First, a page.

alexa Correction of murine hemophilia A following nonmyeloablative transplantation of hematopoietic stem cells engineered to encode an enhanced human factor VIII variant using a safety-augmented retroviral vector.
Genetics & Molecular Biology

Genetics & Molecular Biology

Journal of Genetic Syndromes & Gene Therapy

Author(s): Ramezani A, Hawley RG

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Abstract Insertional mutagenesis by retroviral vectors is a major impediment to the clinical application of hematopoietic stem cell gene transfer for the treatment of hematologic disorders. We recently developed an insulated self-inactivating gammaretroviral vector, RMSinOFB, which uses a novel enhancer-blocking element that significantly decreases genotoxicity of retroviral integration. In this study, we used the RMSinOFB vector to evaluate the efficacy of a newly bioengineered factor VIII (fVIII) variant (efVIII)--containing a combination of A1 domain point mutations (L303E/F309S) and an extended partial B domain for improved secretion plus A2 domain mutations (R484A/R489A/P492A) for reduced immunogenicity--toward successful treatment of murine hemophilia A. In cell lines, efVIII was secreted at up to 6-fold higher levels than an L303E/F309S A1 domain-only fVIII variant (sfVIIIDeltaB). Most important, when compared with a conventional gammaretroviral vector expressing sfVIIIDeltaB, lower doses of RMSin-efVIII-OFB-transduced hematopoietic stem cells were needed to generate comparable curative fVIII levels in hemophilia A BALB/c mice after reduced-intensity total body irradiation or nonmyeloablative chemotherapy conditioning regimens. These data suggest that the safety-augmented RMSin-efVIII-OFB platform represents an encouraging step in the development of a clinically appropriate gene addition therapy for hemophilia A.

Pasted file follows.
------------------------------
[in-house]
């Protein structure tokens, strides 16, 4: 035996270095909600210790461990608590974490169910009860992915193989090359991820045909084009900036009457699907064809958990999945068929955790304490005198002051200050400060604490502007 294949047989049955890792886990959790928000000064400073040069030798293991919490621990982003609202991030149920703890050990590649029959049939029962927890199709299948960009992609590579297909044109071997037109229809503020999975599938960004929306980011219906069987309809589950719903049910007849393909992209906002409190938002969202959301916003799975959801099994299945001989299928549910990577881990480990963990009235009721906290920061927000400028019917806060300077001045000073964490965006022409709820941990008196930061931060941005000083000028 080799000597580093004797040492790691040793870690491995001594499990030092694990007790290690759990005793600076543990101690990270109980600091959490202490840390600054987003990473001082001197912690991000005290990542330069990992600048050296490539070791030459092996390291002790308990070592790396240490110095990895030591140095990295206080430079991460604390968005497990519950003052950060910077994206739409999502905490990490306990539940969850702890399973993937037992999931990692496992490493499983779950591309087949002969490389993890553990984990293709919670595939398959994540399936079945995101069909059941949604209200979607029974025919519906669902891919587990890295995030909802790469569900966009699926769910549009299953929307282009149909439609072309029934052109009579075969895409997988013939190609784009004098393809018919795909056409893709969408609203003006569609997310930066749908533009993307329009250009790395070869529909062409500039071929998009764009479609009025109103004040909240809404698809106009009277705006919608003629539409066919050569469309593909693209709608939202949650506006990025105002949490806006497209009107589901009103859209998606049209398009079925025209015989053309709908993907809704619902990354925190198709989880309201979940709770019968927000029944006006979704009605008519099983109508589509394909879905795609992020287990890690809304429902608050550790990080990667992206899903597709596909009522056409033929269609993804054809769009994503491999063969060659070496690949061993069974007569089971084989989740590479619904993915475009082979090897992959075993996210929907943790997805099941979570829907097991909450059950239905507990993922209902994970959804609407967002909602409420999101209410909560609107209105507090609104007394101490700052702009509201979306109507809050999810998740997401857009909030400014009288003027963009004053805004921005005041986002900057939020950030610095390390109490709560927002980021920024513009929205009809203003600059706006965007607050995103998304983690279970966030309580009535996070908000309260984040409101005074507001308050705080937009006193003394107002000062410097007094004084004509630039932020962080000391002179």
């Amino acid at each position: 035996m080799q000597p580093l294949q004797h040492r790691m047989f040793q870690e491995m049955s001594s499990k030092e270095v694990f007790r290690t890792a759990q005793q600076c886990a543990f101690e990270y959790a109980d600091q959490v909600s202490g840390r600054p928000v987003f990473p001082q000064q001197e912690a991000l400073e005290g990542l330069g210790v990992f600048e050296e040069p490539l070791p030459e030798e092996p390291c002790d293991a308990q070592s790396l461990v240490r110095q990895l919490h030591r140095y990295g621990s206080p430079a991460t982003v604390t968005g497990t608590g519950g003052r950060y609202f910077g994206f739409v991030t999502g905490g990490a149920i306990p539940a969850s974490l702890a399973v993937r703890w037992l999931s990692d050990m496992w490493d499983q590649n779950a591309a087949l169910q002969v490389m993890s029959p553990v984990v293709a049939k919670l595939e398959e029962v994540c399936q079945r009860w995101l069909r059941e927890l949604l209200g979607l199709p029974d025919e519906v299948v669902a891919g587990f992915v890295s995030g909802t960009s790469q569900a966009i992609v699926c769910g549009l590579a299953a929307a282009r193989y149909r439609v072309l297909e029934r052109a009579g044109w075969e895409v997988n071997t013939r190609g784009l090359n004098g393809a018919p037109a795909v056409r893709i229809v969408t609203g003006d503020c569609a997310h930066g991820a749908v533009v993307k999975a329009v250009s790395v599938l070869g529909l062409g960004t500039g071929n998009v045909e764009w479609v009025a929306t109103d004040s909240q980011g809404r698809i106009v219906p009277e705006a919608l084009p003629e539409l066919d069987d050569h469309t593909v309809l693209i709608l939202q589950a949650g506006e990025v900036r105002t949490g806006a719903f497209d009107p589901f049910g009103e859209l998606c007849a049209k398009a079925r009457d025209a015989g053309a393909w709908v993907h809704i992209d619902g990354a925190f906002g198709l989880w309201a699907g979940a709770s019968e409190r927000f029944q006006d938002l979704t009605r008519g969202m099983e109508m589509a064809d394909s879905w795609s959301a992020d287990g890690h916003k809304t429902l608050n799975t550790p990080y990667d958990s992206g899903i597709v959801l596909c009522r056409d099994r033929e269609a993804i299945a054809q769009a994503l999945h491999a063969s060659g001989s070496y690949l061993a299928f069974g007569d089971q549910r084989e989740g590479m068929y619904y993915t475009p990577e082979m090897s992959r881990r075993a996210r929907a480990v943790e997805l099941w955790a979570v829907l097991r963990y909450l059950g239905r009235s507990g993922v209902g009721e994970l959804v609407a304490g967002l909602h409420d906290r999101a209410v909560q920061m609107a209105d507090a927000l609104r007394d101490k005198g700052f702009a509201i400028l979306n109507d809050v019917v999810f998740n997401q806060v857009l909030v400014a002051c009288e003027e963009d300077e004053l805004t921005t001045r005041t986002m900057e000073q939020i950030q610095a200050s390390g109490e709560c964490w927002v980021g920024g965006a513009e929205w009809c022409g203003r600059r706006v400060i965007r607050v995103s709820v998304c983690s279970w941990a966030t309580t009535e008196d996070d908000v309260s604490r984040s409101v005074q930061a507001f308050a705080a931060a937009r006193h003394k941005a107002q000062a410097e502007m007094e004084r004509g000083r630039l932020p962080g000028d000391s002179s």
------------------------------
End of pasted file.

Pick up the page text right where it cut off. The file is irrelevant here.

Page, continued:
This article was published in Blood and referenced in Journal of Genetic Syndromes & Gene Therapy

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